Male or female? This is a personal choice. The male is larger, and carries more coat, but they both show the same affection for, and protection of, their family. The bitch, unless spayed will come into season every six months, the first season is usually around a year of age. The decision as to which sex is yours. If the animal is to be a companion, and not for breeding, have it spayed or neutered at 6-8 months of age. A neutered animal will make a happier and healthier pet, and will probably live longer.


A publication of the Great Pyrenees Club of America, rev. 1992.

Is This the Breed For You?

Buying a Puppy

Buying a Puppy

 

If after researching the breed thoroughly you still want a Great Pyrenees, take your time and resist impulse buying. Obtain the names of reputable breeders, call them to talk about the breed and ask lots of questions.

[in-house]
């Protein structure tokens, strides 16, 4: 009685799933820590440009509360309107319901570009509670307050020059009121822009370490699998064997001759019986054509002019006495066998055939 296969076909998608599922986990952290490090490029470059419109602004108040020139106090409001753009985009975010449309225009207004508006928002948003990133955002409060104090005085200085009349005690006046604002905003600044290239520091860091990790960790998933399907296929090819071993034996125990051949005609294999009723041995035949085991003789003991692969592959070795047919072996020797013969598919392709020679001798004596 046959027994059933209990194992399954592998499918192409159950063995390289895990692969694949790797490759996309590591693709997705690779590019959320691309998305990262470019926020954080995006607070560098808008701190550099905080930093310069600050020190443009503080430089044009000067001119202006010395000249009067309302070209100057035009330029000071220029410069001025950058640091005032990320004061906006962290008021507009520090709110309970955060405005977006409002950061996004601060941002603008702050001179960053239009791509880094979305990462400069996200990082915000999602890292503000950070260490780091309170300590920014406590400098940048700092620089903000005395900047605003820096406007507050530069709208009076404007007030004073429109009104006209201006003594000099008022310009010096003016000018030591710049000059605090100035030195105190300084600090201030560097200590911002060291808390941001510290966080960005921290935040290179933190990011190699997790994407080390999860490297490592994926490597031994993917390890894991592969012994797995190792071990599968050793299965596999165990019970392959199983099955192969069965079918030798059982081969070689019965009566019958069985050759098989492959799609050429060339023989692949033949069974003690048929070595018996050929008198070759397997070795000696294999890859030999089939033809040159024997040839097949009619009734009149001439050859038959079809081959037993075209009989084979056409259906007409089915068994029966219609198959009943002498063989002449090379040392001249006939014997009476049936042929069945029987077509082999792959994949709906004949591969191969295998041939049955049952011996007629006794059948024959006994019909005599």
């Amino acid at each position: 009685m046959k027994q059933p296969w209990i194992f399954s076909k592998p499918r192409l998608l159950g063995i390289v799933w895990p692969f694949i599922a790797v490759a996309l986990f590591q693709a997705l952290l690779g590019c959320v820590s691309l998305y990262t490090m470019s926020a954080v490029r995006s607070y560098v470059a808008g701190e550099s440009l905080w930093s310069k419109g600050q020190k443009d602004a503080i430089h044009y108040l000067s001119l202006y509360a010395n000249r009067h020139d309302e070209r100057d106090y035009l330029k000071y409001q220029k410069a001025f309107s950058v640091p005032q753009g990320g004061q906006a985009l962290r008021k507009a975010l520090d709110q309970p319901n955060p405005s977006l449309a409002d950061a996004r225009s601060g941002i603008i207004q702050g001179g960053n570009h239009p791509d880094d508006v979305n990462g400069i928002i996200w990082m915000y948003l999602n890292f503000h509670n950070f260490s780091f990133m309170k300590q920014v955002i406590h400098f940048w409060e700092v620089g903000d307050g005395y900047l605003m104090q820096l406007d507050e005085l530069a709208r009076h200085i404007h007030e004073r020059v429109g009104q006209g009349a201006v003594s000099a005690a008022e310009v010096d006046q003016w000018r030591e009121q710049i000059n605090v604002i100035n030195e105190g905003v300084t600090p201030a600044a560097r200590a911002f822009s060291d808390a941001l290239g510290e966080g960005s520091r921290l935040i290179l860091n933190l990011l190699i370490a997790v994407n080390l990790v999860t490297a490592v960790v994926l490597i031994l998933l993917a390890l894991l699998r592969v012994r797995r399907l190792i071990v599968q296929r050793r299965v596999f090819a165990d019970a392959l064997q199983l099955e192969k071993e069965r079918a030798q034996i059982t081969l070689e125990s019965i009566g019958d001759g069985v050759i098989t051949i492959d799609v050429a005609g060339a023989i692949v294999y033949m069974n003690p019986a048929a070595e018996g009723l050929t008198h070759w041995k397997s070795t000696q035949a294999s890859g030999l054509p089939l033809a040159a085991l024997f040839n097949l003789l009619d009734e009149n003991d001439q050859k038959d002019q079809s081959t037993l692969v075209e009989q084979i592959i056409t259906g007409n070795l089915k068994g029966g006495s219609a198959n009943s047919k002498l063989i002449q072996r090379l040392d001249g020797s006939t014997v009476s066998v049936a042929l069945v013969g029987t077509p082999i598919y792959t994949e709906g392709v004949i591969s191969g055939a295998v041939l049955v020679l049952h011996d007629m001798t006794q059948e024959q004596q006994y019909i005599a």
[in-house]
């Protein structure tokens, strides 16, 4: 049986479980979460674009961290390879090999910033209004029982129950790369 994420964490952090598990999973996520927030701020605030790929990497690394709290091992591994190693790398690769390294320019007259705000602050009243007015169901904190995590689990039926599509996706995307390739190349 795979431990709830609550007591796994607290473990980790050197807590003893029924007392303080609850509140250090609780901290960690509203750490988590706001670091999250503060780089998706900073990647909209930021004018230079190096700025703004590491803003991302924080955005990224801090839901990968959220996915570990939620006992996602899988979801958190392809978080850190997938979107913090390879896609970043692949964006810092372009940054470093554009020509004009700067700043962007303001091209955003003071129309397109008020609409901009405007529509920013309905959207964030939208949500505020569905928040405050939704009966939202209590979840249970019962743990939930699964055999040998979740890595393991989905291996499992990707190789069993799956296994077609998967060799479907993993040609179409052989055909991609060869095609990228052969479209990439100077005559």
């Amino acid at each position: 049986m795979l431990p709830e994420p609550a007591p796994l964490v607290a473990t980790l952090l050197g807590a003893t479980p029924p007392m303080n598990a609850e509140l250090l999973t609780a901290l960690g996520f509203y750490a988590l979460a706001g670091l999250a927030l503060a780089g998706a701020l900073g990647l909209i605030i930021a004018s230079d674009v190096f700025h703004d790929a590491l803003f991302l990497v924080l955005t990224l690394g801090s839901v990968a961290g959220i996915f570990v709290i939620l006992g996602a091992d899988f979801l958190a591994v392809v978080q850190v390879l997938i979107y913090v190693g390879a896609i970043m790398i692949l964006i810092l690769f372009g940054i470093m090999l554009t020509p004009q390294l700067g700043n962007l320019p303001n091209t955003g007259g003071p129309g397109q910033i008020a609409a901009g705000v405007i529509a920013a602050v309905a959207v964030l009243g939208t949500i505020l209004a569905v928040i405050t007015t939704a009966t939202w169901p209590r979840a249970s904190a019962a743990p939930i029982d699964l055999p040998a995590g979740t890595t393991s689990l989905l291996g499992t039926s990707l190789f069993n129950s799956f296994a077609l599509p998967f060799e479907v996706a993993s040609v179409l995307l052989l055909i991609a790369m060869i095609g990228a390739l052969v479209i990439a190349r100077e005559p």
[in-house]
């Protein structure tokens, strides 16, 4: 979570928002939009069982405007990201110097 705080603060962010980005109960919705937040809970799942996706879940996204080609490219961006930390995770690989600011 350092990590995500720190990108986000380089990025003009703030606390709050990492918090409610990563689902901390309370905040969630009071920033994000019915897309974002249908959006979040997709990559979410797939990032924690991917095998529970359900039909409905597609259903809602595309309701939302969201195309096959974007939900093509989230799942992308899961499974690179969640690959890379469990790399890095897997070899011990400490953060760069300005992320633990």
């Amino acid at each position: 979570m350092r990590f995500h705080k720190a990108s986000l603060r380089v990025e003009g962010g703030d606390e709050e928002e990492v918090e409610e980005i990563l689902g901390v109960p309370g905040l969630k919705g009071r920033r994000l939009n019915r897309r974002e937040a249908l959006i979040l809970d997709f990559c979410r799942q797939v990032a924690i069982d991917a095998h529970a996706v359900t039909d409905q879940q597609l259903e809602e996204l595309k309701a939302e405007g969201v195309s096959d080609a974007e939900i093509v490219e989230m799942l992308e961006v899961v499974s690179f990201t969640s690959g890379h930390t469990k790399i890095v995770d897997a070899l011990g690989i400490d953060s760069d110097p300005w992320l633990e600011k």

Before you call breeders, read the Breeding and Sales sections of the GPCA Code of Ethics, located in the Club Information section of this web site, which should give you some idea of the kind of things that can be expected from reputable breeders. These are some questions you may want to ask:

  • Which of the following genetic clearances do you obtain on all breeding stock? GDC Hip Certification; OFA Hip Certification; Other?
  • ​What dog clubs do you belong to and what offices have you held?
  • What requirements do you have that all puppy buyers must meet?
  • What types of homes have you placed your dogs in? Show; Pet/Companion; Working?
  • How do you temperament/aptitude test your puppies?
  • How do you decide which puppy goes to which buyers?
  • At what age do puppies go to their new home?
  • Will you be available to answer questions and give advice should problems arise after the puppy has left your home?
  • Have the puppies received all the appropriate inoculations and wormings for their age? Have they been checked by a vet?
  • Please explain why you choose to breed these two particular dogs to each other?
  • Please describe the physical characteristics and personality traits that you expect from this breeding?